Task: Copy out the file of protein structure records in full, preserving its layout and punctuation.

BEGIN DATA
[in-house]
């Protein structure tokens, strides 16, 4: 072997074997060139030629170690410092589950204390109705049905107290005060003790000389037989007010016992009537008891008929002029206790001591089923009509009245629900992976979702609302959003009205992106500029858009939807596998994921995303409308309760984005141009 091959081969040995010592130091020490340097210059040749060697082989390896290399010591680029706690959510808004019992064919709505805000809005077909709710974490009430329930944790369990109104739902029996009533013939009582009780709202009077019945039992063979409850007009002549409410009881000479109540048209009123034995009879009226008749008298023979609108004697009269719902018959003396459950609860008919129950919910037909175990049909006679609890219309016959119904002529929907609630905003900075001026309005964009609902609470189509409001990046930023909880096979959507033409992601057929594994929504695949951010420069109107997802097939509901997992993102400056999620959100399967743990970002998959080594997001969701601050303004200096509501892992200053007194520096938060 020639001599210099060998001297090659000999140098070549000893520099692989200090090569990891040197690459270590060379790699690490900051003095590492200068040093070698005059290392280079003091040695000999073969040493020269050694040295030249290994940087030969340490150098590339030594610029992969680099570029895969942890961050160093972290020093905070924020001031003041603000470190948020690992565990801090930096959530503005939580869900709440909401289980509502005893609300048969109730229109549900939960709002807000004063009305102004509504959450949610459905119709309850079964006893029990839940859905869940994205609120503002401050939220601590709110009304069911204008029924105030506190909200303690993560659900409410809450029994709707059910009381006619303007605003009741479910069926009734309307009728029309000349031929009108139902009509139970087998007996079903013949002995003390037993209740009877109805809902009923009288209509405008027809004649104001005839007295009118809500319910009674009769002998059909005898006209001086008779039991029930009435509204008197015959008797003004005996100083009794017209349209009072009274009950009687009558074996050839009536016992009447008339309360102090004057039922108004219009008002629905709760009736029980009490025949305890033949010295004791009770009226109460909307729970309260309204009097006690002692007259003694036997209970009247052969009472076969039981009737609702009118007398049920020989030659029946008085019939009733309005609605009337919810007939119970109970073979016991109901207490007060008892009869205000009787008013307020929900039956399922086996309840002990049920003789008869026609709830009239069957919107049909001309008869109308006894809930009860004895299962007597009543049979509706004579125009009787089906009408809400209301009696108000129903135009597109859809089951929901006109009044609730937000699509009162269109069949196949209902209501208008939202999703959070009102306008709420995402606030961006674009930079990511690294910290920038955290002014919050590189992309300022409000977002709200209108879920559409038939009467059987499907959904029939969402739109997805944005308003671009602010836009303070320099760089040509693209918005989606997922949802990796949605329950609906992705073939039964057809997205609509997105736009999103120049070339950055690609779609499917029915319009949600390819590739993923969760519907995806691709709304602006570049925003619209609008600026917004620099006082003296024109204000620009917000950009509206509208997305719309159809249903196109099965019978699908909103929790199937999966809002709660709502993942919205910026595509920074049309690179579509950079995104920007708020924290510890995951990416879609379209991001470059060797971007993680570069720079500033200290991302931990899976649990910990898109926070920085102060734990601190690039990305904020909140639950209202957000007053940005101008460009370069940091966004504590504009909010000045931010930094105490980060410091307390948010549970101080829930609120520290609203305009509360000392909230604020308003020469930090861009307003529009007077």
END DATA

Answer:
[in-house]
């Protein structure tokens, strides 16, 4: 072997074997060139030629170690410092589950204390109705049905107290005060003790000389037989007010016992009537008891008929002029206790001591089923009509009245629900992976979702609302959003009205992106500029858009939807596998994921995303409308309760984005141009 091959081969040995010592130091020490340097210059040749060697082989390896290399010591680029706690959510808004019992064919709505805000809005077909709710974490009430329930944790369990109104739902029996009533013939009582009780709202009077019945039992063979409850007009002549409410009881000479109540048209009123034995009879009226008749008298023979609108004697009269719902018959003396459950609860008919129950919910037909175990049909006679609890219309016959119904002529929907609630905003900075001026309005964009609902609470189509409001990046930023909880096979959507033409992601057929594994929504695949951010420069109107997802097939509901997992993102400056999620959100399967743990970002998959080594997001969701601050303004200096509501892992200053007194520096938060 020639001599210099060998001297090659000999140098070549000893520099692989200090090569990891040197690459270590060379790699690490900051003095590492200068040093070698005059290392280079003091040695000999073969040493020269050694040295030249290994940087030969340490150098590339030594610029992969680099570029895969942890961050160093972290020093905070924020001031003041603000470190948020690992565990801090930096959530503005939580869900709440909401289980509502005893609300048969109730229109549900939960709002807000004063009305102004509504959450949610459905119709309850079964006893029990839940859905869940994205609120503002401050939220601590709110009304069911204008029924105030506190909200303690993560659900409410809450029994709707059910009381006619303007605003009741479910069926009734309307009728029309000349031929009108139902009509139970087998007996079903013949002995003390037993209740009877109805809902009923009288209509405008027809004649104001005839007295009118809500319910009674009769002998059909005898006209001086008779039991029930009435509204008197015959008797003004005996100083009794017209349209009072009274009950009687009558074996050839009536016992009447008339309360102090004057039922108004219009008002629905709760009736029980009490025949305890033949010295004791009770009226109460909307729970309260309204009097006690002692007259003694036997209970009247052969009472076969039981009737609702009118007398049920020989030659029946008085019939009733309005609605009337919810007939119970109970073979016991109901207490007060008892009869205000009787008013307020929900039956399922086996309840002990049920003789008869026609709830009239069957919107049909001309008869109308006894809930009860004895299962007597009543049979509706004579125009009787089906009408809400209301009696108000129903135009597109859809089951929901006109009044609730937000699509009162269109069949196949209902209501208008939202999703959070009102306008709420995402606030961006674009930079990511690294910290920038955290002014919050590189992309300022409000977002709200209108879920559409038939009467059987499907959904029939969402739109997805944005308003671009602010836009303070320099760089040509693209918005989606997922949802990796949605329950609906992705073939039964057809997205609509997105736009999103120049070339950055690609779609499917029915319009949600390819590739993923969760519907995806691709709304602006570049925003619209609008600026917004620099006082003296024109204000620009917000950009509206509208997305719309159809249903196109099965019978699908909103929790199937999966809002709660709502993942919205910026595509920074049309690179579509950079995104920007708020924290510890995951990416879609379209991001470059060797971007993680570069720079500033200290991302931990899976649990910990898109926070920085102060734990601190690039990305904020909140639950209202957000007053940005101008460009370069940091966004504590504009909010000045931010930094105490980060410091307390948010549970101080829930609120520290609203305009509360000392909230604020308003020469930090861009307003529009007077």